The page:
AT THE END of the summer another group of outsiders arrived in the Berkshires, sent by the WPA. They were five men in all—a children’s book author, two professors, and two newspapermen. The men had been directed to collect folklore. It was part of the Federal Writers Project, and, frankly, it was sheer luck to have any work at all. They took the train to Albany en masse, sharing some whisky and a few laughs. All five were embarrassed by their current circumstances and by their foolish task. But they were broke, without serious employment, and so they decided to make the best of it. On their journey they poked fun at one another and one-upped each other. They told New York City big fish stories while the train rumbled upstate—where they’d been published, whom they had interviewed, who’d gone to Harvard or Yale, whose byline was bigger, stronger, better. They made a bet before they got to Albany, the end of the road, where they would split up to go in different directions to collect local legends. Whoever caught the best and biggest story and found the most extraordinary life would be bought drinks at the Oak Bar at the Plaza by the rest of the gang on New Year’s Day of the following year. They shook hands on the platform, then went their separate ways.
Ben Levy, who had written for the Herald Tribune and had half a novel in his knapsack, headed out in the direction of Hightop Mountain and the towns east of Lenox. He had a map and the names of several contacts—mayors, pastors, schoolteachers. He was thirty, a city boy, but he found he enjoyed walking along the country roads. He liked the sensation of the sun beating down on him and the silence of the countryside. He had the urge to do a cartwheel, and he might have, if he’d known how. He’d spent the better part of his life in classrooms, newspaper offices, and libraries. He was smart and passionate, political by nature, but he didn’t know the first thing about the natural world. He had no idea that the white things growing in the ditches were called Queen Anne’s lace or that the berries on the bushes he passed by were gooseberries—which he actually found to be quite delicious—or that the spindly-legged dogs he spied as he was making camp were actually coyotes. He’d grown up in the Bronx, on Jerome Avenue, where there was only one kind of tree. He’d never thought to ask exactly what kind it was. Now he had a tent and a lantern and blisters on his feet. Once it rained while he was sleeping, and when he awoke in the morning, the whole world seemed blue and fresh. He felt weirdly hopeful out in the middle of nowhere, even though the whole country was crashing down around him.
As he approached Blackwell, Ben stopped at the Jack Straw Tavern. He took out his notebook so he could jot a few lines about it, then went inside. He had little enough money, but he ordered a whisky, which he savored. Some things were still the same, and just as good. Jack Straw’s was dark and smoky. There were no other customers. The tavern had managed to get through Prohibition because the town council had graciously turned a blind eye to liquor sales after 10:00 p.m. But the current economic situation had made people stay home. Plus, there’d been the somewhat suspicious fire, which had left a mess. The beams in the ceilings were charred and pitted.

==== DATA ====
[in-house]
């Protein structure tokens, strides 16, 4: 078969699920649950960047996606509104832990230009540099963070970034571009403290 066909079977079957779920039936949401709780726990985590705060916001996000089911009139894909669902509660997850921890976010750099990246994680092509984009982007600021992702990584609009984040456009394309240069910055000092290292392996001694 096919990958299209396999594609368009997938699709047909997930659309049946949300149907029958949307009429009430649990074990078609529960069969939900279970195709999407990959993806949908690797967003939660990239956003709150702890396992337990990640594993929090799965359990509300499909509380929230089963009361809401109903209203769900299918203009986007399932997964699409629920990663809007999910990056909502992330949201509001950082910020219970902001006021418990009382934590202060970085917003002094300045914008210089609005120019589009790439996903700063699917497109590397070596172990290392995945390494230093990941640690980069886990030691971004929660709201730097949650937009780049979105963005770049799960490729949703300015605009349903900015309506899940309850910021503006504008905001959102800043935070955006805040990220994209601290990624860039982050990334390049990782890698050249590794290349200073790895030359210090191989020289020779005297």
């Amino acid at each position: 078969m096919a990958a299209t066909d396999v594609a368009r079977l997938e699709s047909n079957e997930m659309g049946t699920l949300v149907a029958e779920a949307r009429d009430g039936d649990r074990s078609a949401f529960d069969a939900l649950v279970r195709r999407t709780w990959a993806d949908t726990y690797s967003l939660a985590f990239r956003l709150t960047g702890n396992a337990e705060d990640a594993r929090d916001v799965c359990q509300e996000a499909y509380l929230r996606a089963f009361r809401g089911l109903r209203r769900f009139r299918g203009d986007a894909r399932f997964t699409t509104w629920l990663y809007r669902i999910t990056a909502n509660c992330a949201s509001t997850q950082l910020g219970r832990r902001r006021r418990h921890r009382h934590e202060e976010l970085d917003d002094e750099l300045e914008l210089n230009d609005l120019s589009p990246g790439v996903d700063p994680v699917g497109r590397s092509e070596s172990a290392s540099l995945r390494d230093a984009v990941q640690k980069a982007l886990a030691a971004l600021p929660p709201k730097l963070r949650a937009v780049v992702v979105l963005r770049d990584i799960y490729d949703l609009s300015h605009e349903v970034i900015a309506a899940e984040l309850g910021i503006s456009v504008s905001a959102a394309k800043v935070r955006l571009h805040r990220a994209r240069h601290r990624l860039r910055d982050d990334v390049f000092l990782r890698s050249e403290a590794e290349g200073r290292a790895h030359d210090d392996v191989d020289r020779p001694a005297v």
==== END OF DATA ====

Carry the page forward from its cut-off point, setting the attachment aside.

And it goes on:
“Business bad?” Ben asked the bartender, who was Joshua Kelly, a nephew of Horace the fisherman’s, and the son of Arnold, who had last owned the Jack Straw and had recently shot himself in Band’s Meadow due to his financial woes. He’d been buried two days earlier. His brother hadn’t bothered to attend. Joshua still wore a black armband on his sleeve.
“You might say so,” he said to the newcomer.
“No interesting characters around?”
“Characters?” Joshua didn’t like New Yorkers, and this fellow sounded like one. He looked like one, too. He wore glasses and a hat tipped back on his head. He had on fancy shoes even though he swore he had walked all the way from Albany and had been camping along the way. “Like Mickey Mouse? Is that what you mean?”
“Not at all.” Ben decided to order a second whisky, which meant he would have very little spending money during his time in Blackwell. But buying another whisky might make for an easier time asking questions at the bar of the Jack Straw. “People with interesting stories. Oral history project.”
“The government send you around?”
“Something like that.”
“Nope. Can’t help you out. Unless you count my uncle’s wife. She swims with eels.”
“Not exactly what I’m looking for.” Ben thanked Joshua Kelly and put his money down, gazing at it tenderly, for it would be a long time before he saw any cash. Then he set out in the direction of town. He took notes as he went along. If he didn’t find any worthwhile folklore, he’d have to invent some. He was a newspaperman, but he was a novelist as well, even though after writing half a novel he had pretty much hit a wall. It was a story about a student at Yale who felt alienated from everyone, then found his calling in political action but still couldn’t get over the fact that his older brother, the smarter, more talented of the two, had died of typhus. Ben’s own brother, Seth, had died at the age of fourteen, from an ear infection of all things. The infection had spread and in less than twenty-four hours Seth was dead. Ben couldn’t write past that moment. He was glad to be in Blackwell. To be outside himself, looking for other people’s personal histories.